The Romans favoured the four columned portico for their pseudoperipteral temples like the Temple of Portunus, and for amphiprostyle temples such as the Temple of Venus and Roma, and for the prostyle entrance porticos of large public buildings like the Basilica of Maxentius and Constantine. Roman provincial capitals also manifested tetrastyle construction, such as the Capitoline Temple in Volubilis.

The North Portico of the White House is perhaps the most notable four-columned portico in the United States.


Hexastyle buildings had six columns and were the standard facade in canonical Greek Doric architecture between the archaic period 600–550 BC up to the Age of Pericles 450–430 BC.

Greek hexastyle

The hexastyle Temple of Concord at Agrigentum (c. 430 B.C)

Some well-known examples of classical Doric hexastyle Greek temples:

  • The group at Paestum comprising the Temple of Hera (c. 550 BC), the Temple of Apollo (c. 450 BC), the first Temple of Athena ("Basilica") (c. 500 BC) and the second Temple of Hera (460–440 BC)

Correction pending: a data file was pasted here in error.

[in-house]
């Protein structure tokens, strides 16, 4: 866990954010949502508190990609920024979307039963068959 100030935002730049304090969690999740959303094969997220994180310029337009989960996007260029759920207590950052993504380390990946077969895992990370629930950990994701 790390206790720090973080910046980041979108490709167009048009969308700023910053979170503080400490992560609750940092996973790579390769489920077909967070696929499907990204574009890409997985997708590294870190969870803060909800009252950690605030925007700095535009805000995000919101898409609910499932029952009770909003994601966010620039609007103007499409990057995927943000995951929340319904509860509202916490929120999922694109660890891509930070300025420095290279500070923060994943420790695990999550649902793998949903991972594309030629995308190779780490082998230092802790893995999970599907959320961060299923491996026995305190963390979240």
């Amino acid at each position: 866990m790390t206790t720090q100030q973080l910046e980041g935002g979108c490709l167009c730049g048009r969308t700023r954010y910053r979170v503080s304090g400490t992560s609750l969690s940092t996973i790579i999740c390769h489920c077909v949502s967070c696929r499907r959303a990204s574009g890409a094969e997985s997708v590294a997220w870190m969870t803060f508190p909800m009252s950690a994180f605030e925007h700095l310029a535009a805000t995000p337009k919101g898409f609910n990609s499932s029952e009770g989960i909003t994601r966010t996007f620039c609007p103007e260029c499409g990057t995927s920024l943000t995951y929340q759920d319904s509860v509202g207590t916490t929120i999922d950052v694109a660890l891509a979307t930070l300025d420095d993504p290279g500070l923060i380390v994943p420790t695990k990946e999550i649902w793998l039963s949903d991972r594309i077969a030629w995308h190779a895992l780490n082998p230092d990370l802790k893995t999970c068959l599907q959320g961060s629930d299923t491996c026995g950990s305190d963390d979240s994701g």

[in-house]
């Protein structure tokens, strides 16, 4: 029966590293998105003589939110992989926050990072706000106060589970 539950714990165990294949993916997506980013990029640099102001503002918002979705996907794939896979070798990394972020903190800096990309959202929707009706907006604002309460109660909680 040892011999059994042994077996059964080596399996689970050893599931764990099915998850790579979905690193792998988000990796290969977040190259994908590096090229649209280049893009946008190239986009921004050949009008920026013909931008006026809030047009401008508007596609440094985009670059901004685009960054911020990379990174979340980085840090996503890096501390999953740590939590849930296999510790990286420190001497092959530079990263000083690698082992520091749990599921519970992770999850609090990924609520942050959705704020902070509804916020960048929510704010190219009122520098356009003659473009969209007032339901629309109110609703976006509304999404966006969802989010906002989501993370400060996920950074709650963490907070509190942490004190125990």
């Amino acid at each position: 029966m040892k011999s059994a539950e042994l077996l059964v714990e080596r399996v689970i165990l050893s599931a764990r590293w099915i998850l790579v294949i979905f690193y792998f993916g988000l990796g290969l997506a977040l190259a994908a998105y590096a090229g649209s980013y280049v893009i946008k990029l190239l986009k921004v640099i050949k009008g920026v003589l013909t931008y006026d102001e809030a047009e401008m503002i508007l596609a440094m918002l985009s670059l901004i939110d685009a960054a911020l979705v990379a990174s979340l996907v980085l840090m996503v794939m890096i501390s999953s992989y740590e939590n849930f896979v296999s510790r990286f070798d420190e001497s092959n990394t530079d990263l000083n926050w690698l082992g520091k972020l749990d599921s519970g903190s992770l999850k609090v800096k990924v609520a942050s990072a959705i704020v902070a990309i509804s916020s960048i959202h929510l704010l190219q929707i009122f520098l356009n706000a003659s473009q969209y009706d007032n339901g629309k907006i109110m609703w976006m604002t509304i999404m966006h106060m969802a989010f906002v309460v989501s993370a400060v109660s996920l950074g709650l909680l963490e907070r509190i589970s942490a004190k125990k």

• The Temple of Athena Aphaia (the invisible) at Aegina c. 495 BC
  • Temple E at Selinus (465–450 BC) dedicated to Hera
  • The Temple of Zeus at Olympia, now a ruin
  • Temple F or the so-called "Temple of Concord" at Agrigentum (c. 430 BC), one of the best-preserved classical Greek temples, retaining almost all of its peristyle and entablature.
  • The "unfinished temple" at Segesta (c. 430 BC)
  • The Hephaesteum below the Acropolis at Athens, long known as the "Theseum" (449–444 BC), also one of the most intact Greek temples surviving from antiquity)
  • The Temple of Poseidon on Cape Sunium (c. 449 BC)[1]

Hexastyle was also applied to Ionic temples, such as the prostyle porch of the sanctuary of Athena on the Erechtheum, at the Acropolis of Athens.